Because the energy is proportional to specific heat capacity, the higher the s.h.c., the grater the energy is needed when the mass and temperature change are the same.

When we heat both 1 kg water and sand for 1 ºC, the energy absorbed from water is far more than sand.

Did you know?

We need to have some control varables while doing physics or chemistry experiments. While energy and s.h.c. are changing, mass of the substances and temperature changes are unchanged when we use different substances.

When we make comparisons, some other amounts are unchanged to ensure that the experiments are fair.

Specific Heat Capacity


The second knowledge I want to mention is evaporation.

Before we start, let's talk about some basic knowledge: three states of substances.

Three States of Substances

There are 3 states in substances, solid, liquid and gas.

In solid, the molecules are packed together because they have strong intermolecular attractive forces. They can only vibrate and they cannot move.

Liquid molecules can move and slide over each other, but they are still close together. The liquid takes the shape of the container.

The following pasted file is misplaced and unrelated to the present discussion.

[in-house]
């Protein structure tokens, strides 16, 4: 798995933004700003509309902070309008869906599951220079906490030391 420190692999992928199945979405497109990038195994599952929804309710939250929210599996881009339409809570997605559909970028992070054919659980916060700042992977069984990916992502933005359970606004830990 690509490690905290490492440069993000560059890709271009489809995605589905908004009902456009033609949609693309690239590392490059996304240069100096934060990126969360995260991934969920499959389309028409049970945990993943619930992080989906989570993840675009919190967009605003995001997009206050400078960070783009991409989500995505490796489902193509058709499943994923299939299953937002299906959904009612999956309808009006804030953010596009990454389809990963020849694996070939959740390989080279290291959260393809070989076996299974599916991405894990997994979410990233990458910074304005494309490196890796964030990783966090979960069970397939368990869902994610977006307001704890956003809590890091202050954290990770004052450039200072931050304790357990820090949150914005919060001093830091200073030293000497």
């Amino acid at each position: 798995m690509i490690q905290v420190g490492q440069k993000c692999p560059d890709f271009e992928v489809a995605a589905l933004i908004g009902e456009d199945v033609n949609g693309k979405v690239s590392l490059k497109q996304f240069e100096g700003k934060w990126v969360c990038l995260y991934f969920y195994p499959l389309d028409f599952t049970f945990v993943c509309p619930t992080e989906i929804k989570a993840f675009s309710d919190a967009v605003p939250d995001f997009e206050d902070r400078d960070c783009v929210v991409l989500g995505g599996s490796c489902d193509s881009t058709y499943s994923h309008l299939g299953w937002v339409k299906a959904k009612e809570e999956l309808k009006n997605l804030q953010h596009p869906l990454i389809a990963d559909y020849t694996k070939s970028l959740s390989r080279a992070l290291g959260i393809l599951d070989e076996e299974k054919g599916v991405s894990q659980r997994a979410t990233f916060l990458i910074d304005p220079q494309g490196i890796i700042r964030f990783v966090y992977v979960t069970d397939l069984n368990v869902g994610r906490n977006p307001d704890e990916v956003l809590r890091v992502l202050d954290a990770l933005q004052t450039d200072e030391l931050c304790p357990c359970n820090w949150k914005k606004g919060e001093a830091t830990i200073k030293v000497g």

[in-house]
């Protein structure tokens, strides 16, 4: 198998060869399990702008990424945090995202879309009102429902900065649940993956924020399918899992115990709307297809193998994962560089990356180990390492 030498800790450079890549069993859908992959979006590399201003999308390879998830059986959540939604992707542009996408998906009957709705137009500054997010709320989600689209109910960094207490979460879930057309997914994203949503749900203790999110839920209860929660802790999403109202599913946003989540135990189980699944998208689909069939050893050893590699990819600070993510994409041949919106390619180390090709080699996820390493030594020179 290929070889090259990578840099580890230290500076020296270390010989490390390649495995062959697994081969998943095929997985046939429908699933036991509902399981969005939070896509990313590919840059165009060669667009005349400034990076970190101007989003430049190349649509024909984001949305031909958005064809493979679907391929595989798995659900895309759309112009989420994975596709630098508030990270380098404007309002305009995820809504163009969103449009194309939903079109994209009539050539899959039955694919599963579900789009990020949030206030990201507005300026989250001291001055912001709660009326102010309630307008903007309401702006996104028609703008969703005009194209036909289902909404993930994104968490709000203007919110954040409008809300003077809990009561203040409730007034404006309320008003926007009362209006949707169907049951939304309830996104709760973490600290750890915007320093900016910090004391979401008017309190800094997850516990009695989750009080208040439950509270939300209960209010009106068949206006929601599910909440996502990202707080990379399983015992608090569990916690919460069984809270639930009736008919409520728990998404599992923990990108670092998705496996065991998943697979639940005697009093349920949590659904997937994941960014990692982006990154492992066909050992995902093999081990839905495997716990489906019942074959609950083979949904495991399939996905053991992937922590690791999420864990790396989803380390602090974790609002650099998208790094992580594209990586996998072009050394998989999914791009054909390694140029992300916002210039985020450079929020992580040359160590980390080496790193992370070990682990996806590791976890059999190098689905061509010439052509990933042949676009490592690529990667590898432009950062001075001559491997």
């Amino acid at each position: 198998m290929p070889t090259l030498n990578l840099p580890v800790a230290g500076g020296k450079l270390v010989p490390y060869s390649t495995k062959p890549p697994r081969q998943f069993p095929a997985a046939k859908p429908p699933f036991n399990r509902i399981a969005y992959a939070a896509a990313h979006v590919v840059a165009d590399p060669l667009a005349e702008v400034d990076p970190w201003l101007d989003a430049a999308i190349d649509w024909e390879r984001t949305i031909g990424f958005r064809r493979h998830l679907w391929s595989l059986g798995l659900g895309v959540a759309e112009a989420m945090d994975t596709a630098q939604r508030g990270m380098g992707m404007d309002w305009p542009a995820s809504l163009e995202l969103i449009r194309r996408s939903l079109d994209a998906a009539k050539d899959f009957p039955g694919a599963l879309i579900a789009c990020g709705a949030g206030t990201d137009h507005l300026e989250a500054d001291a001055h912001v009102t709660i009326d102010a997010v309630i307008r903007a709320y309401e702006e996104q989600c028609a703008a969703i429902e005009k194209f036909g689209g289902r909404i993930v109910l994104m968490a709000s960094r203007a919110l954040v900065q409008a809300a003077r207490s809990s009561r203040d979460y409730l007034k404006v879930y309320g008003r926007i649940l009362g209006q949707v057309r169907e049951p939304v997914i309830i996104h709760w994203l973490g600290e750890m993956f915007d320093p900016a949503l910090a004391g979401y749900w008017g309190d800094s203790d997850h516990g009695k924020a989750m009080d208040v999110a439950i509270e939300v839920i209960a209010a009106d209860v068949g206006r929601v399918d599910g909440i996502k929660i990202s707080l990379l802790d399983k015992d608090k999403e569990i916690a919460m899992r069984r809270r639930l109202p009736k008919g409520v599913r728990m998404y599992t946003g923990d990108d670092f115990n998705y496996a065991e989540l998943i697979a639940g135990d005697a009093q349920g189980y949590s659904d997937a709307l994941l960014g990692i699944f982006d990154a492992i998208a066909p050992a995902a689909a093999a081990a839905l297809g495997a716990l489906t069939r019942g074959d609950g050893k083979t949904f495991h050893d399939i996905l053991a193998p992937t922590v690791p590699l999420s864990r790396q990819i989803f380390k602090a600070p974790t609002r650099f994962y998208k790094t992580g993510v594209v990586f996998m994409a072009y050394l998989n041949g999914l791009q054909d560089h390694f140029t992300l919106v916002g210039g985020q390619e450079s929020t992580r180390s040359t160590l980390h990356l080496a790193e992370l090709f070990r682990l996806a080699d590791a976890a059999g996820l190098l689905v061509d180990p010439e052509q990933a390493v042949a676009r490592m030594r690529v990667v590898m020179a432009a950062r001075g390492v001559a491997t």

Gas molecules are far apart and they have low intermolecular forces and higher energy. They can move freely.

Related Knowledge

Now, I am going to talk about a relevant AS chemistry knowledge: Intermolecular Forces.

There are 3 types of intermolecular forces: induced dipole - induced dipole, permanent dipole - permanent dipole and hydrogen bonding.

Hydrogen bonding is the strongest type of intermolecular forces. It requires a hydrogen (H) atom and a fluorine (F), oxygen (O) or nitrogen (N). For example, H2O has δ+ and δ- charges. The 2 long pairs with 4 electrons on the oxygen atom can attract a hydrogen atom in an H2O molecule.

H2O Polarity

Like charges repel and unlike charges attract. If there are opposite charges on any two opposite sides in a molecule, it is polar with pd-pd forces or hydrogen bonds. Otherwise, it is non-polar with id-id forces.

For example, methane (CH4) is non-polar while ammonia (NH3) is polar.

CH4 and NH3 Polarity

Transformation of States

There are some transformations between these three states.

Solid and Liquid

When the temperature is very high beside the ice, the ice melts and the water is formed. Melting is involved in this process. When a heat is applied, the solid absorbs energy and it melts when the temperature arrives at its melting point.